US property

The London and European market is a major underwriter of US natural catastrophe perils as part of PD/BI programmes, with large market share (30% average) of global US windstorm and earthquake capacity, and the reason why many large US companies have a share of programmes placed in London.

London (inc Europe) US property placements usually form part of placements led off in the US and supported by Bermuda and Asia market. Aon’s London team is an arm of our US Property Practice that coordinates the global competitive dynamics valued by buyers. Based on Aon’s 2020 US Property team data, London premium transacted increased by 21%; client quote requests increased by 38%, and new client orders to London grew by 24%. Apart from Canada, the US recorded the largest increase in London market quote requests globally.

“Apart from Canada, the US recorded the largest increase in London market quote requests globally.”

Fig 10: Trading activity

London market shares of US programmes are on average between 25% to 35% of total placement capacity. With ongoing tightening in the US domestic market, this has edged up by an average 7%, with differentials across layered structures, where larger primary layer share increases were a notable feature. Figure 11 records the loss free and loss active rate ranges, and the median points of 22% and 33%, respectively. These are risk-adjusted rate changes allowing for (mostly) increased self-insured retentions, and why overall premium transacted is below these numbers at 21%.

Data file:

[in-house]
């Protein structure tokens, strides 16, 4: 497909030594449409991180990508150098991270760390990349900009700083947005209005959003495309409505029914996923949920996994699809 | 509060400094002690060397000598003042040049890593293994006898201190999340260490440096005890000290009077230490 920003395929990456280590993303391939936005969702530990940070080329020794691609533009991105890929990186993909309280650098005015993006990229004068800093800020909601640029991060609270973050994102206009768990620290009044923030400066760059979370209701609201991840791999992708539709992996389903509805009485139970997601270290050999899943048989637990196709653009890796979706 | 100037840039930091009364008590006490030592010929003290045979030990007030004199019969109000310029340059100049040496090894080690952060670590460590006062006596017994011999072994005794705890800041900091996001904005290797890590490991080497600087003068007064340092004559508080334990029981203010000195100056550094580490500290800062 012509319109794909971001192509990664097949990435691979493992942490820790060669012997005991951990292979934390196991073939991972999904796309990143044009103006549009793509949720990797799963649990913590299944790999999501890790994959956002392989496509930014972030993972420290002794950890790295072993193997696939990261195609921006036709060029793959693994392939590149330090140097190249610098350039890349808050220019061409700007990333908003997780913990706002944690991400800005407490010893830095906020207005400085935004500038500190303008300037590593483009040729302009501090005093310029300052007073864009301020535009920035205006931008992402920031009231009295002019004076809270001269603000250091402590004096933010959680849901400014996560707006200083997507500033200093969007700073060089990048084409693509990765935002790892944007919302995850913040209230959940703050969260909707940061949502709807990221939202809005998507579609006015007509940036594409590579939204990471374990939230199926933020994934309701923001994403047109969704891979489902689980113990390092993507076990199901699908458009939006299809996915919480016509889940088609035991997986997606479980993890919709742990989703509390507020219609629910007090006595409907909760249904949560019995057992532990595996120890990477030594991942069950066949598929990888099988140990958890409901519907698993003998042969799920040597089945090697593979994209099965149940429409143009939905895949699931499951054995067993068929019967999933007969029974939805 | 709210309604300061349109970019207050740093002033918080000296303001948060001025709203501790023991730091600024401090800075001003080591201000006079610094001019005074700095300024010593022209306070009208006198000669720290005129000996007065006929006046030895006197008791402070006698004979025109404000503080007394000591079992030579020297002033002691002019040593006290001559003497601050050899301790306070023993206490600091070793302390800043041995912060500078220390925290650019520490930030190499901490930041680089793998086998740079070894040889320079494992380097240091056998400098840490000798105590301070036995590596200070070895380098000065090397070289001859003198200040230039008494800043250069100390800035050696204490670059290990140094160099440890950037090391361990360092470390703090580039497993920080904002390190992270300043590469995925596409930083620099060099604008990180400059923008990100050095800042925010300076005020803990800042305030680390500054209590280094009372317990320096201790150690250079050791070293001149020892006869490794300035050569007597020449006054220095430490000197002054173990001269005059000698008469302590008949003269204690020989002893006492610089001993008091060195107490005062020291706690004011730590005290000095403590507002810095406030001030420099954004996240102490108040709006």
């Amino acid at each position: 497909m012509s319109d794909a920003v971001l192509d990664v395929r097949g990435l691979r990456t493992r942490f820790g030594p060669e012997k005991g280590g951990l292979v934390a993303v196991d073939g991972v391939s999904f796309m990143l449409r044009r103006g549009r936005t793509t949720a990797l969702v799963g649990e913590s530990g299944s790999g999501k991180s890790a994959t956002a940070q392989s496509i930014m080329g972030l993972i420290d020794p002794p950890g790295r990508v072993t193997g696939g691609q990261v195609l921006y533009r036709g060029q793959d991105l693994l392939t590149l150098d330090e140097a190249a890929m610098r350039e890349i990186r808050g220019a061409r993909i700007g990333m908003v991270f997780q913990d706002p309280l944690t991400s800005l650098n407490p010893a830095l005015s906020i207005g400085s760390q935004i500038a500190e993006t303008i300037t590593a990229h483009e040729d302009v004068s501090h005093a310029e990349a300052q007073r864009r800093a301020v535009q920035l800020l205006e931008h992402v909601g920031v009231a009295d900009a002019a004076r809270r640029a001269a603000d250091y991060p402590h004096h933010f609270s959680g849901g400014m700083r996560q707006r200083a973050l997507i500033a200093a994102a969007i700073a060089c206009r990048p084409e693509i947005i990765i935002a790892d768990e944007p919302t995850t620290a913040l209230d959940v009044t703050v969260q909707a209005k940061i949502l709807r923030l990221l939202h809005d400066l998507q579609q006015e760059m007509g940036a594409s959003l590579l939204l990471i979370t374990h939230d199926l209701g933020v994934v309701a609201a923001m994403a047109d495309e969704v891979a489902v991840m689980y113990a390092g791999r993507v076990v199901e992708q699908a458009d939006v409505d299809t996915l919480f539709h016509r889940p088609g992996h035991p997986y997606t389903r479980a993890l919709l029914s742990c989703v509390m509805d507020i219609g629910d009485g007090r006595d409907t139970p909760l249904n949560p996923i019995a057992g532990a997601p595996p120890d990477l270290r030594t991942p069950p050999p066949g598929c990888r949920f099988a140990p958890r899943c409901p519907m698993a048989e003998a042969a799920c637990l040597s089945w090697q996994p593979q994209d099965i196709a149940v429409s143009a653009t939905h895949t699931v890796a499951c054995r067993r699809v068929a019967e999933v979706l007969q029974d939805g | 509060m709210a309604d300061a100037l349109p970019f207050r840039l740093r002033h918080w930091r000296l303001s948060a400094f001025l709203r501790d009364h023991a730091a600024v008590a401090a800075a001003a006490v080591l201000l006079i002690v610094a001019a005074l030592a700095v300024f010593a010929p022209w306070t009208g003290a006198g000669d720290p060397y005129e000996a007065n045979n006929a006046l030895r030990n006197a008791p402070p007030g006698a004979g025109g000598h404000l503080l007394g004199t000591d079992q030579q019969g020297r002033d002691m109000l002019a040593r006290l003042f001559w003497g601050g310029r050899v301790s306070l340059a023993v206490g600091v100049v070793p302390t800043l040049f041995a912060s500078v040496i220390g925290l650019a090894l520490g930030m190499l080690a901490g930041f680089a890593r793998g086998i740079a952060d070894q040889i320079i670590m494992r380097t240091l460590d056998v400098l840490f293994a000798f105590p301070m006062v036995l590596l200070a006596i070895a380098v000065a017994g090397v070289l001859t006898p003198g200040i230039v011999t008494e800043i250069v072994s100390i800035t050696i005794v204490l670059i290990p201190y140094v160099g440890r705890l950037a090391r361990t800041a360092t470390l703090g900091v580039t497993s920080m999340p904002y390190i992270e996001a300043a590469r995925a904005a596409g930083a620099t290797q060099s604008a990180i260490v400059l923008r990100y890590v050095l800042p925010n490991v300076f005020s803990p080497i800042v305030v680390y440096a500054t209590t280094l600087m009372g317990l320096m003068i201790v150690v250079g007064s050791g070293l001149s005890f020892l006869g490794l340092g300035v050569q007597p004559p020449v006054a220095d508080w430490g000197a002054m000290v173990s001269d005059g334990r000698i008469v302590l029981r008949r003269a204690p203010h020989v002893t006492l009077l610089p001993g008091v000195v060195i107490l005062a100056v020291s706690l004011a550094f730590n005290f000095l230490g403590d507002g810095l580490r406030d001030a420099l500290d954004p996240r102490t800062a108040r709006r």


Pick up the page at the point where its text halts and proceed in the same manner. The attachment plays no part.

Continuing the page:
Fig 11: US property accounts per risk rate change

2020 placement themes

The following themes offer some extra colour to the base rate increase story changes:

  1. Carriers quoted rate increases across the board, and for loss active accounts terms included an increase in deductible(s) for 24% of clients.
  2. Larger buyers with stable long-term London market relationships secured terms at the bottom end of ranges. Those with poor historic loss history, even in this preferred group, fared less well.
  3. There was no real shortage in capacity, and both total and natural catastrophe capacity were broadly stable (see appendix II).
  4. Carriers deployed this capacity more sparingly, often reducing the line size offered if the terms were not technically right, according to their rating models.
  5. There was slightly more capacity available in the primary layer areas, which were often over placed; this contrasted with middle and high excess layers where extra work was often required to complete 100%. Some clients cut back on the total capacity bought if the pricing was considered too expensive or the top EML had reduced due to economic reasons.